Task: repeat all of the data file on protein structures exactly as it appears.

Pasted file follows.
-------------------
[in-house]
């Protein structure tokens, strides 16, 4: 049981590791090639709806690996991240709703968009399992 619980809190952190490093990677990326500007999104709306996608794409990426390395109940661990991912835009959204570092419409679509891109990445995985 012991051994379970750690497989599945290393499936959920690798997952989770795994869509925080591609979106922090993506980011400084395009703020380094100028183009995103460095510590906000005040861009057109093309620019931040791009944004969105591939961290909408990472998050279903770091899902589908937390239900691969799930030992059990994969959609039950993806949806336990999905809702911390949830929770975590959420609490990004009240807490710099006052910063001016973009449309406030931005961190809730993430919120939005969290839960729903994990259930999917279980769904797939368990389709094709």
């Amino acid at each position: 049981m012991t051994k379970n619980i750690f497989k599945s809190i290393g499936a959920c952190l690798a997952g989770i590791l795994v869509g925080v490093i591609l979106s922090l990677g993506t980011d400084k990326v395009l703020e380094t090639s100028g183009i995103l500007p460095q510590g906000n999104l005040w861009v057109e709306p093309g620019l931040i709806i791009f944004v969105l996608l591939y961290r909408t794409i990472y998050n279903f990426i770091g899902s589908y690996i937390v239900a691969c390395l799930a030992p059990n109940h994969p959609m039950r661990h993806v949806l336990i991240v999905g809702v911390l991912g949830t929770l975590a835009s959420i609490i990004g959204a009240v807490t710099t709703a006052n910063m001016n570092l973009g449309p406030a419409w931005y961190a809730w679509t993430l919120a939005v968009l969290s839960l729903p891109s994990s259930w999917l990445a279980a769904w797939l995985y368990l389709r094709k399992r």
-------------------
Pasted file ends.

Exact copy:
[in-house]
């Protein structure tokens, strides 16, 4: 049981590791090639709806690996991240709703968009399992 619980809190952190490093990677990326500007999104709306996608794409990426390395109940661990991912835009959204570092419409679509891109990445995985 012991051994379970750690497989599945290393499936959920690798997952989770795994869509925080591609979106922090993506980011400084395009703020380094100028183009995103460095510590906000005040861009057109093309620019931040791009944004969105591939961290909408990472998050279903770091899902589908937390239900691969799930030992059990994969959609039950993806949806336990999905809702911390949830929770975590959420609490990004009240807490710099006052910063001016973009449309406030931005961190809730993430919120939005969290839960729903994990259930999917279980769904797939368990389709094709």
């Amino acid at each position: 049981m012991t051994k379970n619980i750690f497989k599945s809190i290393g499936a959920c952190l690798a997952g989770i590791l795994v869509g925080v490093i591609l979106s922090l990677g993506t980011d400084k990326v395009l703020e380094t090639s100028g183009i995103l500007p460095q510590g906000n999104l005040w861009v057109e709306p093309g620019l931040i709806i791009f944004v969105l996608l591939y961290r909408t794409i990472y998050n279903f990426i770091g899902s589908y690996i937390v239900a691969c390395l799930a030992p059990n109940h994969p959609m039950r661990h993806v949806l336990i991240v999905g809702v911390l991912g949830t929770l975590a835009s959420i609490i990004g959204a009240v807490t710099t709703a006052n910063m001016n570092l973009g449309p406030a419409w931005y961190a809730w679509t993430l919120a939005v968009l969290s839960l729903p891109s994990s259930w999917l990445a279980a769904w797939l995985y368990l389709r094709k399992r």